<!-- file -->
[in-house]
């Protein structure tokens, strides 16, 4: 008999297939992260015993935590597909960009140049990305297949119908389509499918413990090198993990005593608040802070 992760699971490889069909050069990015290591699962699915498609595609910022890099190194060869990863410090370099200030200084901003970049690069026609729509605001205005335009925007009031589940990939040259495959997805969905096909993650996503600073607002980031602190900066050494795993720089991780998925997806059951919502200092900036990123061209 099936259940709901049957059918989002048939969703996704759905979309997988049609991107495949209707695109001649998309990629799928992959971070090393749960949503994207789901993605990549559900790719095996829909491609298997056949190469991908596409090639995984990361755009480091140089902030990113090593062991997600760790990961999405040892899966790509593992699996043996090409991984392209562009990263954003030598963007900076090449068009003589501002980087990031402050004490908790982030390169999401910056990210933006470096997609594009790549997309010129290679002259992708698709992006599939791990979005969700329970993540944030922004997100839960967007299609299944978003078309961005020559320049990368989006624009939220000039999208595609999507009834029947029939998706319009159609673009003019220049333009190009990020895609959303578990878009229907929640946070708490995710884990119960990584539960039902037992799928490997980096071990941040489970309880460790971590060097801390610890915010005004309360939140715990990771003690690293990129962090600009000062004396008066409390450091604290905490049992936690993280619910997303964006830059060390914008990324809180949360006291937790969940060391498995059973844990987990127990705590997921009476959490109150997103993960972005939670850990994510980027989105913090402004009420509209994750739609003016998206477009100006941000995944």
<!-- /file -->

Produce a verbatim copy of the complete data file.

[in-house]
């Protein structure tokens, strides 16, 4: 008999297939992260015993935590597909960009140049990305297949119908389509499918413990090198993990005593608040802070 992760699971490889069909050069990015290591699962699915498609595609910022890099190194060869990863410090370099200030200084901003970049690069026609729509605001205005335009925007009031589940990939040259495959997805969905096909993650996503600073607002980031602190900066050494795993720089991780998925997806059951919502200092900036990123061209 099936259940709901049957059918989002048939969703996704759905979309997988049609991107495949209707695109001649998309990629799928992959971070090393749960949503994207789901993605990549559900790719095996829909491609298997056949190469991908596409090639995984990361755009480091140089902030990113090593062991997600760790990961999405040892899966790509593992699996043996090409991984392209562009990263954003030598963007900076090449068009003589501002980087990031402050004490908790982030390169999401910056990210933006470096997609594009790549997309010129290679002259992708698709992006599939791990979005969700329970993540944030922004997100839960967007299609299944978003078309961005020559320049990368989006624009939220000039999208595609999507009834029947029939998706319009159609673009003019220049333009190009990020895609959303578990878009229907929640946070708490995710884990119960990584539960039902037992799928490997980096071990941040489970309880460790971590060097801390610890915010005004309360939140715990990771003690690293990129962090600009000062004396008066409390450091604290905490049992936690993280619910997303964006830059060390914008990324809180949360006291937790969940060391498995059973844990987990127990705590997921009476959490109150997103993960972005939670850990994510980027989105913090402004009420509209994750739609003016998206477009100006941000995944």